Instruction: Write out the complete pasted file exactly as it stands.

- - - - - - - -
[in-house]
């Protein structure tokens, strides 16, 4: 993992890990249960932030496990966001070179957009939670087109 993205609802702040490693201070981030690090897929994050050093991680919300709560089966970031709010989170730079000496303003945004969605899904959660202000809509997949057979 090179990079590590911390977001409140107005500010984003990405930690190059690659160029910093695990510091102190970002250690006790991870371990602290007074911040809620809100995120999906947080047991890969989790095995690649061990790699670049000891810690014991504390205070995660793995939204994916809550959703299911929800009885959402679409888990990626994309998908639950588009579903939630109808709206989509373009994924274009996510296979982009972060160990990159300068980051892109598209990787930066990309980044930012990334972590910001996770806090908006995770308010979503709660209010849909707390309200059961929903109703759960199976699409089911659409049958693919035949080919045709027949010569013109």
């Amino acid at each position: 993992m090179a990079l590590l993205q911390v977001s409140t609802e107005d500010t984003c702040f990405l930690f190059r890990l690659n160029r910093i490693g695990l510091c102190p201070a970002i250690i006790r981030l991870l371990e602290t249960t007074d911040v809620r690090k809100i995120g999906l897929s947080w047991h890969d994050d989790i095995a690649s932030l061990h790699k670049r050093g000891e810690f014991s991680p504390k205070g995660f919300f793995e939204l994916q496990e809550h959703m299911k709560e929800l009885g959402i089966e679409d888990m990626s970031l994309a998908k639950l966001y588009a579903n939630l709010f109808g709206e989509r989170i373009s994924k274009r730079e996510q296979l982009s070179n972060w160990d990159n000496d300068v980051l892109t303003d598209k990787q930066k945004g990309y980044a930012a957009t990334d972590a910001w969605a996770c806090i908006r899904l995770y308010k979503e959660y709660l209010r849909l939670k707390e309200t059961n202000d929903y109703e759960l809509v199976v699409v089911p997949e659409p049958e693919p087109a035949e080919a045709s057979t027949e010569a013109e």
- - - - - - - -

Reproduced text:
[in-house]
């Protein structure tokens, strides 16, 4: 993992890990249960932030496990966001070179957009939670087109 993205609802702040490693201070981030690090897929994050050093991680919300709560089966970031709010989170730079000496303003945004969605899904959660202000809509997949057979 090179990079590590911390977001409140107005500010984003990405930690190059690659160029910093695990510091102190970002250690006790991870371990602290007074911040809620809100995120999906947080047991890969989790095995690649061990790699670049000891810690014991504390205070995660793995939204994916809550959703299911929800009885959402679409888990990626994309998908639950588009579903939630109808709206989509373009994924274009996510296979982009972060160990990159300068980051892109598209990787930066990309980044930012990334972590910001996770806090908006995770308010979503709660209010849909707390309200059961929903109703759960199976699409089911659409049958693919035949080919045709027949010569013109």
């Amino acid at each position: 993992m090179a990079l590590l993205q911390v977001s409140t609802e107005d500010t984003c702040f990405l930690f190059r890990l690659n160029r910093i490693g695990l510091c102190p201070a970002i250690i006790r981030l991870l371990e602290t249960t007074d911040v809620r690090k809100i995120g999906l897929s947080w047991h890969d994050d989790i095995a690649s932030l061990h790699k670049r050093g000891e810690f014991s991680p504390k205070g995660f919300f793995e939204l994916q496990e809550h959703m299911k709560e929800l009885g959402i089966e679409d888990m990626s970031l994309a998908k639950l966001y588009a579903n939630l709010f109808g709206e989509r989170i373009s994924k274009r730079e996510q296979l982009s070179n972060w160990d990159n000496d300068v980051l892109t303003d598209k990787q930066k945004g990309y980044a930012a957009t990334d972590a910001w969605a996770c806090i908006r899904l995770y308010k979503e959660y709660l209010r849909l939670k707390e309200t059961n202000d929903y109703e759960l809509v199976v699409v089911p997949e659409p049958e693919p087109a035949e080919a045709s057979t027949e010569a013109e």